All stories by Emma Reddington

The Goods

Homes

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Great Spaces: a designer’s Brooklyn sensibility finds a home in Parkdale

Great Spaces: a designer’s Brooklyn state of mind finds a home in T.O.

Great Spaces: a designer’s Brooklyn state of mind finds a home in T.O.Courtney Wotherspoon never intended to settle in Toronto. The 31-year-old illustrator and designer studied at the Pratt Institute in Brooklyn and always figured she’d start her professional career in New York. But U.S. visa issues got in the way, and she was forced to return, begrudgingly, to her hometown. She moved to Parkdale, which reminded her most of Williamsburg, and as she immersed herself in the city’s arts and culture scene over the next few years, she slowly fell in love with Toronto again—so much so that when, in 2010, she saw a 140-year-old Victorian semi for sale a few blocks away from her apartment, she decided to buy it.

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The Goods

Homes

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Great Spaces: inside a couple’s modish Parkdale renovation

Great Spaces: returning from Barcelona, a couple makes Parkdale feel like home

Great Spaces: returning from Barcelona, a couple makes Parkdale feel like homeIn the summer of 2007, Anna Zalewski quit her job as a Bay Street lawyer, sold her house in Riverdale and moved to Barcelona. Her plan was to decompress, soak up the sun, and maybe learn some Spanish. A year into her stay, she met another ex-lawyer, a Colombian-born man named Felipe Gil, who was studying human rights at the University of Barcelona. They fell in love. A year later, Zalewski was getting homesick, and Gil was eager to settle in Canada. Neither had a steady job in Spain, so they decided to plant roots in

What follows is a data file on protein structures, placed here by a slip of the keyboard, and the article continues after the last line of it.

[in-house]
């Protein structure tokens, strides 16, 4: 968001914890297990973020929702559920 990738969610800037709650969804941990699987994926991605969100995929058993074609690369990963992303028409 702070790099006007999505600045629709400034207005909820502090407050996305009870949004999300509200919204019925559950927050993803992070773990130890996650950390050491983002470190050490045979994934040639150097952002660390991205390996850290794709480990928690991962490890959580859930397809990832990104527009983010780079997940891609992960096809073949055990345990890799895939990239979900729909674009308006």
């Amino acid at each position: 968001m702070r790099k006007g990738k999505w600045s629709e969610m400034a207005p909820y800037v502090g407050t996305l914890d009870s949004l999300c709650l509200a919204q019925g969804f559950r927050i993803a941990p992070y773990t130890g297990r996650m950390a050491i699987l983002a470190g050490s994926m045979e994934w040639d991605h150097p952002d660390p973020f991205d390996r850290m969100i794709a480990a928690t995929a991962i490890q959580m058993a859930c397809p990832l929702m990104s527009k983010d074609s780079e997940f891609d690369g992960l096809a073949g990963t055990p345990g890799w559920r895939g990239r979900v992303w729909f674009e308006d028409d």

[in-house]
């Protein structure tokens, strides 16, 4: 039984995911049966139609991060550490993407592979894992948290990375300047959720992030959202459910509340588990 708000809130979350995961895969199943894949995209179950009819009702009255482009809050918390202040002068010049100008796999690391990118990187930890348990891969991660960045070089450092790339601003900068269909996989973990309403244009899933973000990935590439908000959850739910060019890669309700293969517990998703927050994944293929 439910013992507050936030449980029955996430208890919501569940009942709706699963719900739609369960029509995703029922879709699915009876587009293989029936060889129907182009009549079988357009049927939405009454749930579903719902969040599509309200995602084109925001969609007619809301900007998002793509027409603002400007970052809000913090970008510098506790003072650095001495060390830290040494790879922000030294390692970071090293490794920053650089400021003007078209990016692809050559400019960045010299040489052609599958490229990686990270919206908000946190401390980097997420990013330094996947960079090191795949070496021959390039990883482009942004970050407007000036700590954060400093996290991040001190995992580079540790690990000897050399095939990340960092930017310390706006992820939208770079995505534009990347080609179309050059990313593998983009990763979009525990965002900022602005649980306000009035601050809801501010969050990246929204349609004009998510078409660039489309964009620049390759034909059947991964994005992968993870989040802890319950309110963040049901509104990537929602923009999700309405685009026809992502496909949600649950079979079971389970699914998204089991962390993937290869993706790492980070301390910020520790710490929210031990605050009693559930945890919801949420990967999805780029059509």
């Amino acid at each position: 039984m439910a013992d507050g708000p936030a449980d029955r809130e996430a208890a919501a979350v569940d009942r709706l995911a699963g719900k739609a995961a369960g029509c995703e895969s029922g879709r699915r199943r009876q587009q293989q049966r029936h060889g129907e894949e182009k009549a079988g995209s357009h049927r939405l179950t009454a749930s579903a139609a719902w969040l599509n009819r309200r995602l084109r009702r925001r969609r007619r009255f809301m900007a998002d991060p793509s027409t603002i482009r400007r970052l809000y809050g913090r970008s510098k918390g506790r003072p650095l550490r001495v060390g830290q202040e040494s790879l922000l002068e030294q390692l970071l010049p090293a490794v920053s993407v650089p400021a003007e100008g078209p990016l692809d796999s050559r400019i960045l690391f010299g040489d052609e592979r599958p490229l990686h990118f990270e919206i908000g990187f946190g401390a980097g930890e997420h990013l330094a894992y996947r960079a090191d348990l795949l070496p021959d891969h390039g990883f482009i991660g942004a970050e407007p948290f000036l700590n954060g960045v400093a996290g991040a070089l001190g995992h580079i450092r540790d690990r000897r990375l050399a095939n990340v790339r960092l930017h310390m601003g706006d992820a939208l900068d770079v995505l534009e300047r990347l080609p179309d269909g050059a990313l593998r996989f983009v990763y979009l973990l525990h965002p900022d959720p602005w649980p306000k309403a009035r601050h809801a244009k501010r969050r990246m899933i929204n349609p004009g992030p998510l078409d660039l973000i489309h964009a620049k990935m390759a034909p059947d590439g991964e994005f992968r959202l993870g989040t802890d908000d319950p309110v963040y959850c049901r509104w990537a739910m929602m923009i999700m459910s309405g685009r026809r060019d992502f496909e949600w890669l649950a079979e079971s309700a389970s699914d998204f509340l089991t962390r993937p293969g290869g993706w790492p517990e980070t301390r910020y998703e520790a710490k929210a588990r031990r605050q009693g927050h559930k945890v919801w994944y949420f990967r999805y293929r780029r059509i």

Toronto, together.

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The Goods

Homes

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Great Spaces: a filmmaker turns a former car repair shop into a killer bachelor pad

Great Spaces: Auto Focus

Robert Pilichowski’s family emigrated from Gdansk, Poland, in 1980, when he was eight years old. They settled in what was then Toronto’s Polish enclave, Roncesvalles Village, where they lived for a year before moving to the burbs. Pilichowski, now a photographer and documentary filmmaker, chose to return to his first Toronto ’hood when he was looking for a place of his own. He found a loft conversion that had once been an autobody repair shop and began dismantling unwanted elements—cheap laminate flooring, low-grade kitchen cabinetry, a squat toilet—in order to build his ultimate bachelor pad. His father, Roman, a former shipyard engineer in Poland who worked in factories in Canada, helped with much of the reno. Together, Robert and Roman tried to give the cavernous 2,600-square-foot space some personality. “I hate things that are generic or prefab,” says Robert. “I need things that have history, substance, character—pieces that make life a bit more cinematic.” The furnishings are mostly vintage, and the art is carefully curated. Pilichowski tried to preserve the repair shop vibe wherever possible. (He’s a self-professed gearhead who owns a 1963 Chevy Nova and a 1966 Honda motorcycle, which he parks in his living room.) He also kept the exposed brick and concrete floors, for which he’s found a great use—he often skateboards around the open space to unwind.

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